Most of the time with hardware has revolved around the HX711 A/D module. First as noted by Ken Meyer in his excellent project log Modifying the HX711 for 3.3v operation, the module fails to regulate voltages properly when run on 3.3v instead of 5.0v. The result is wildly varying scale readings. While his log was clear (thanks to pointing out a datasheet error), how it all worked was not obvious for us. It took a bit of measuring and soldering/desoldering to be able to understand it all. We then created a spreadsheet to properly calculate things. In our case piggybacking the 20k resistor with something between 20k-22k worked perfectly. However smaller values did not. This means there is a lower bound as well as the upper one. The upshot is that for our modules the larger divider resistor value (singly or in combination) must not be lower than 10K or higher than 11.5K in order to maintain proper regulation.
Now we have excellent calibrated performance at a single point and zero. However, other issues will remain. Temperature stability, load cell "creep", power use, software OTA updating, etc. are all upcoming issues.
01/01/2020 at 22:25 •
Fall and winter are always busy times here in the "third coast". The weather finally cools off enough to allow outside activities to happen without all the humid, hot misery. It is a bit reversed to the northern US. We have times in the summer months that are just brutal and make it advantageous to do inside projects, like software coding.
The hive monitor prototype was finished and the first software implementation is working. But the cooler weather has moved priorities to the outside portions. We moved one hive in late August to bring it out of a remote field and put it with the other hives in a new site closer to the house. That will hopefully, allow the little Robotdyn ESP8266 boards to communicate with the WiFi network without a lot of extra RF engineering. We also built a new hive support frame setup that includes several fire ant and beetle exclusion systems. That seems to have helped enormously and kept the hives we still have alive through the worst of the pest season.
I am still working on the issue of strain gauge creep that occurs when the scales are kept under load continuously. Thus far it seems that once they have time to "settle in" the curve goes asymptotic and the resulting measurements are remaining stable with the 10 lb (4.5 Kg) calibration weight. After 12 months outside and 4 months in the lab with the weight applied continuously, the variance is in the ±0.5 lb (0.2 Kg) range.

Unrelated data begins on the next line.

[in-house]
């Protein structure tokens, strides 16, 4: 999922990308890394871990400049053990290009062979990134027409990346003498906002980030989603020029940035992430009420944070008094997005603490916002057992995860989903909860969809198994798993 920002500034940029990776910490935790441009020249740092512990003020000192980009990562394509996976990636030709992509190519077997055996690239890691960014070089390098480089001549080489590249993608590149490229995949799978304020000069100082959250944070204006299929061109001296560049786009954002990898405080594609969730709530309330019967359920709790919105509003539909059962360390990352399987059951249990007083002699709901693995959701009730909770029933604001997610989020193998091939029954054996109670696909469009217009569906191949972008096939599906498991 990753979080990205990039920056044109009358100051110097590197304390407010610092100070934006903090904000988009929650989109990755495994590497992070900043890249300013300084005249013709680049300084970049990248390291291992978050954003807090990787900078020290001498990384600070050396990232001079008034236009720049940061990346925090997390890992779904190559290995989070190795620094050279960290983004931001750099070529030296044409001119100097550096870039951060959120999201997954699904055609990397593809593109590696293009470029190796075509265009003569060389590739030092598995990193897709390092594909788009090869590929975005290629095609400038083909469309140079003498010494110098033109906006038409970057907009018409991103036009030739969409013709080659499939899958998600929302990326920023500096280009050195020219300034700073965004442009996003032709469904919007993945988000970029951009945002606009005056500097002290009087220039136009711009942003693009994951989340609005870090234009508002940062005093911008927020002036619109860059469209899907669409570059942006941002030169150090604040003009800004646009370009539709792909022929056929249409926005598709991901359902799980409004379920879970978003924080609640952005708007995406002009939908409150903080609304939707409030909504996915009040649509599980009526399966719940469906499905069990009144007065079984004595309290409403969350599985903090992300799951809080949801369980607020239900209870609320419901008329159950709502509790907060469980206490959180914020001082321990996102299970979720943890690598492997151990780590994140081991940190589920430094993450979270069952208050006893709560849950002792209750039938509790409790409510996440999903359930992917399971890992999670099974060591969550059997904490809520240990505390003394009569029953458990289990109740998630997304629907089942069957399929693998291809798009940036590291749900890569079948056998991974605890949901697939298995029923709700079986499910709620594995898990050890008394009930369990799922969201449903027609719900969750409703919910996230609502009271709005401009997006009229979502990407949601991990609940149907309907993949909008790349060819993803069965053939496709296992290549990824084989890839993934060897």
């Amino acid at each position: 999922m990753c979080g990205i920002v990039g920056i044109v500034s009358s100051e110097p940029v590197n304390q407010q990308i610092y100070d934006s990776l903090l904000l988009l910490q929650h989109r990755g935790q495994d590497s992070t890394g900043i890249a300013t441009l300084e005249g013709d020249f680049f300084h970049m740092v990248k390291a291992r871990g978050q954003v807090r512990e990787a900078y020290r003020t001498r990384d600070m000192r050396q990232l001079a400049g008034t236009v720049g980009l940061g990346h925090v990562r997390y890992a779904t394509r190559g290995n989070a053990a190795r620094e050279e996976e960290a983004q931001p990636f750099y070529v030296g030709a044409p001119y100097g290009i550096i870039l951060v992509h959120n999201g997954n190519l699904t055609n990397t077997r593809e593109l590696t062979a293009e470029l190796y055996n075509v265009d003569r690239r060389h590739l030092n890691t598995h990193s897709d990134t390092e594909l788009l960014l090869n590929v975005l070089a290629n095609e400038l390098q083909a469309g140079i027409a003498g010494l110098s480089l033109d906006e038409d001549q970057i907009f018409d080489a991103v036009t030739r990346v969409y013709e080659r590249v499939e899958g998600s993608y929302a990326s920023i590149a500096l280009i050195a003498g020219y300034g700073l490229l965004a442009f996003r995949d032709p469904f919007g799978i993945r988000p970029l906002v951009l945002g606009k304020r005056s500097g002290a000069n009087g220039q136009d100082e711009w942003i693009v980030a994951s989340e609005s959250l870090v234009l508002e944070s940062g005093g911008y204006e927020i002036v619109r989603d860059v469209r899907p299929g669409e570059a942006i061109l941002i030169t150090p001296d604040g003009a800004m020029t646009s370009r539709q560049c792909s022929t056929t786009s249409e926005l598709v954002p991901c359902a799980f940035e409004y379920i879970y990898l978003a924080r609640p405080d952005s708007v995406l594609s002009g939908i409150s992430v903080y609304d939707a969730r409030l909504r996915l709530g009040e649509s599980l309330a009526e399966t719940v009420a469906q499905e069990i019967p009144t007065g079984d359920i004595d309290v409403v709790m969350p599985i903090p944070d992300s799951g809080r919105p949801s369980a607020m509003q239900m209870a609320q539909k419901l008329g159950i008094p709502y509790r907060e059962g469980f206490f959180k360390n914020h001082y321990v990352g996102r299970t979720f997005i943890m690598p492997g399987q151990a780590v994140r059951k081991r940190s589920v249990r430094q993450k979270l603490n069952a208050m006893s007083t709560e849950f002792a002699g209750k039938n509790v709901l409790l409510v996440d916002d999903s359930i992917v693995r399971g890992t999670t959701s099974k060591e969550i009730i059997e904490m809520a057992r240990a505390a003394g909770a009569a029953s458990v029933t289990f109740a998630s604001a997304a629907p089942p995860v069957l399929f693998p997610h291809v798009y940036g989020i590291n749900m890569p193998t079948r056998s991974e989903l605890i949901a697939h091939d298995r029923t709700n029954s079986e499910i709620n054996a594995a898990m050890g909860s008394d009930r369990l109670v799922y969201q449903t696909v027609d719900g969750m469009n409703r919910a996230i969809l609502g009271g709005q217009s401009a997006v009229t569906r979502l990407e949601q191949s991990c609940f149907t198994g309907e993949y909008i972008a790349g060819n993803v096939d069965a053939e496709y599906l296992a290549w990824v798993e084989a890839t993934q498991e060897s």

One other item that had to be resolved was the conversion of the HX711 module from 5v to 3.3v. This was causing random glitches and was a pain to find the root cause. But once identified we had a "forehead slapping" moment and felt a bit dumb. The thing that obscured the problem was that the interface pins on the HX711 worked fine at the lower voltages, but the internal amplifier didn't. The fix was a simple bridging of one divider resistor with a second one of identical value. I will show this mod in the next update.
In the meantime I wish all of you the best and most prosperous New Year and New Decade (from all of us who use a Gregorian mode 0 calendar). :-)
08/15/2019 at 23:20 •
The first step of this project is the selection of a suitable scale or load cell platform. You can certainly make your own for less money than buying one and modifying it. If you have a 3d printer and wood, plastic, or metalworking ability, then if you have the time and interest by all means make one. You can get inexpensive load cells from the usual vendors and mechanically all you need to do is create a platform that is fully supported by one side of the load cell and a base that is the support underneath it. We decided that our time was more useful in building the rest of the system than reinventing a platform system that someone else had engineered and manufactured.
Either way, here are the key items we felt were important to have in the mechanical system:
- Corrosion proof (or at least resistant). This will be in the open elements and underneath the hive where dirt and debris can collect. Constant temperature changes and humidity will destroy accuracy in a system that is weather sensitive.
- No edges that can catch water or moisture runoff.
- UV resistant. For the same reasons as corrosion, the sun will be impinging on the setup and will quickly degrade many (most?) plastics unless they are coated.
- Non-toxic. It goes without saying that in a place where sensitive bees are making food you will eat, you do not want unknown plastics out gassing or such.
- A large enough platform to hold the hive without it rocking, moving, or being unsteady. We found that 14 in by 16 in (35 cm by 41 cm) was a minimum for our hives.
- Direct access to the load cell circuit. In commercial scales we have found this is the case all those with a controller/display separate from the scale with a cable connecting it to the platform.
Here is a picture from an Amazon listing for a scale like the ones we are using:
Notice that it has no edges or seams in the stainless steel platform. It is a press fit to the plastic base and covers it well enough to protect it from most UV. It also separates any plastic away from the hive bottom and leaves a fully ventilated area underneath. On this unit, the bottom was very nearly sealed with the load cell feet in protected recesses. After one year outside we have seen no degradation in our to test units.
You can see from the pictures that we use a couple of different methods of supporting the scale and then fitting the hive to the top of it. One important facet of the hive mount is that it does not sit tightly down on the scale. This is to allow air to move freely below the hive and above the scale. One of us uses screen bottom hives and this arrangement also allows a very quick check for Varroa Mites. This invasive pest is wreaking havoc on hives all over the US.
Once you have your mechanical arrangement (scale) and hive mounting system, you can then proceed with the electronic part. More on that in the next log.